I’ve thought here to mash up a post about conscience, which is to me a mysterious part of our universal human evolution: whether or not we like it, we’re more generally good — good hearted, good natured, helpful, kind by way of empathy and sympathy, lawful and respectful with a basis for both in simple transactional psychology.
Down the left side of this blog are epigrammatic statements that have most to do with the grooming of strongly good global cultural psychology. Authoritarianism, despotism, excessive egoism, and tyranny are on the outs while consideration, cooperation, and thoughtfulness are greatly — and universally — desired. Here are two quotations of quotations from the BackChannels sidebar —
Talmud 7:16 as Quoted by Rishon Rishon in 2004
Qohelet Raba, 7:16
אכזרי סוף שנעשה אכזרי במקום רחמן
Kol mi shena`asa rahaman bimqom akhzari Sof shena`asa akhzari bimqom rahaman
All who are made to be compassionate in the place of the cruel In the end are made to be cruel in the place of the compassionate.
More colloquially translated: “Those who are kind to the cruel, in the end will be cruel to the kind.”
Online Source: http://www.rishon-rishon.com/archives/044412.php
Hillel the Elder
“That which is distasteful to thee do not do to another. That is the whole of Torah. The rest is commentary. Now go and study.”
“If I am not for myself, who will be for me? If I am not for others, what am I? If not now, when?”
“Whosoever destroys a soul, it is considered as if he destroyed an entire world. And whosoever that saves a life, it is considered as if he saved an entire world.”
If you’re on this post, there’s a reason for it. Consider taking a moment to read what I’ve selected from Oriana Fallaci, Abraham Isaac Kook, Heinrich Heine, Simon Wiesenthal, Douglas Adams, Thucydides, Milan Kundera, Malala Yousafzai, and a briefly met online friend, Tanit Nima Tinat.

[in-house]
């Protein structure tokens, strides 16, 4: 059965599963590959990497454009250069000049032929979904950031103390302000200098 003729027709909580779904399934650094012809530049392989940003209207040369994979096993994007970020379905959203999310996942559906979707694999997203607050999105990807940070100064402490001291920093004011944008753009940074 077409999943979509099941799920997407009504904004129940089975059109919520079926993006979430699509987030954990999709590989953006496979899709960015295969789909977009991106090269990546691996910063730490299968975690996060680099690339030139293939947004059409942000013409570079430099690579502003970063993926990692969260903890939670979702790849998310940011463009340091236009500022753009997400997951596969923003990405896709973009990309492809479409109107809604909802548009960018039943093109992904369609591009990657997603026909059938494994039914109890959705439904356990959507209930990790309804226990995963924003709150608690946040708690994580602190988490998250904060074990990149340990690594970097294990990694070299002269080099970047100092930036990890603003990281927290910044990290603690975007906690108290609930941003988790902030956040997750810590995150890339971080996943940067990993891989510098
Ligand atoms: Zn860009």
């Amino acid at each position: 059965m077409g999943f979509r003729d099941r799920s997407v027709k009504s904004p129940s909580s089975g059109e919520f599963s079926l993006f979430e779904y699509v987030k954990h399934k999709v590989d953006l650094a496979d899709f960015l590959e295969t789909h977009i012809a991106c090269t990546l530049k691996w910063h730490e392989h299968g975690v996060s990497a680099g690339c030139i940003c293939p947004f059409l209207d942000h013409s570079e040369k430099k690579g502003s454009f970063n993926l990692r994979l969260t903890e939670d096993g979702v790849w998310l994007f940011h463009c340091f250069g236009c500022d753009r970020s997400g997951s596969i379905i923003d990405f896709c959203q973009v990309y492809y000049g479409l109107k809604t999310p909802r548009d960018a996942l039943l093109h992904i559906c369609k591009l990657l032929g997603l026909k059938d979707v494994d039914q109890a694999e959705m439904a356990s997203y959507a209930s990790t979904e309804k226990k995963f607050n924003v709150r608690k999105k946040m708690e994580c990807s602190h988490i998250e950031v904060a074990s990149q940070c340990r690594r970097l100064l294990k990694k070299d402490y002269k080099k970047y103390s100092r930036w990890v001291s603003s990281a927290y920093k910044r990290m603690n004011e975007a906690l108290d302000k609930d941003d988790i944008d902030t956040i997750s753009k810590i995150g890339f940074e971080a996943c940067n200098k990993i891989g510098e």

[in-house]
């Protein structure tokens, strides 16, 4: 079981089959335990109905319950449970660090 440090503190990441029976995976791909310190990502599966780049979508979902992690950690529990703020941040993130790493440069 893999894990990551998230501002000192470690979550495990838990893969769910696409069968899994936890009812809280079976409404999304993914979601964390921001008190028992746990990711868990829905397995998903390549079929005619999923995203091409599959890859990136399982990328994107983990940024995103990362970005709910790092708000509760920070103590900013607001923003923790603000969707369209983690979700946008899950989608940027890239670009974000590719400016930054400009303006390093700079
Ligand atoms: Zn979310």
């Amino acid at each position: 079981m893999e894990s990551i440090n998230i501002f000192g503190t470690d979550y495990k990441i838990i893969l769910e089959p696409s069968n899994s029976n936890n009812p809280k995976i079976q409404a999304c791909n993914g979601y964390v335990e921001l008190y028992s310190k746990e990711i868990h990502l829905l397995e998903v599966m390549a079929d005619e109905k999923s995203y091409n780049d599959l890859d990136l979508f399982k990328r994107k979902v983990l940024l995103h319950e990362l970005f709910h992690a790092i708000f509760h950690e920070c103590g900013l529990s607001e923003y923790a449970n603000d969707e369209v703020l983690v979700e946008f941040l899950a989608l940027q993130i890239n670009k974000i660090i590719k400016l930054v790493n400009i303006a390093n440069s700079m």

Here is the lead from a review in Vox (July 8, 2019) by Sigal Samuel —
Patricia Churchland is a neurophilosopher. That’s a fancy way of saying she studies new brain science, old philosophical questions, and how they shed light on each other.
For years, she’s been bothered by one question in particular: How did humans come to feel empathy and other moral intuitions? What’s the origin of that nagging little voice that we call our conscience?https://www.vox.com/future-perfect/2019/7/8/20681558/conscience-patricia-churchland-neuroscience-morality-empathy-philosophy
Patricia Churchland’s online presence lives here: https://patriciachurchland.com/ .
When we’re not so good — from naughty to sinful to heinous to unspeakable — we know why as greed, lust, and vanity account both for our indulgences and peccadilloes as well as many conflicts and crimes with the exception of earnest and necessary struggles against the despot and the totalitarian.
Why be good (for goodness sake)?
I shall have to read Churchland’s book (which will be on my Kindle a minute after publishing this piece).
As small ideas and pieces come to me, I may add them to this post that drives to the core of differences between the worlds of medieval political absolutism and the far preferred modern experiences of human dignity and freedom — beyond those two may reside the Orwellian horrors of the bureaucratically and technologically capable totalitarian state headed up by thugs. For that, have a start-here look at China.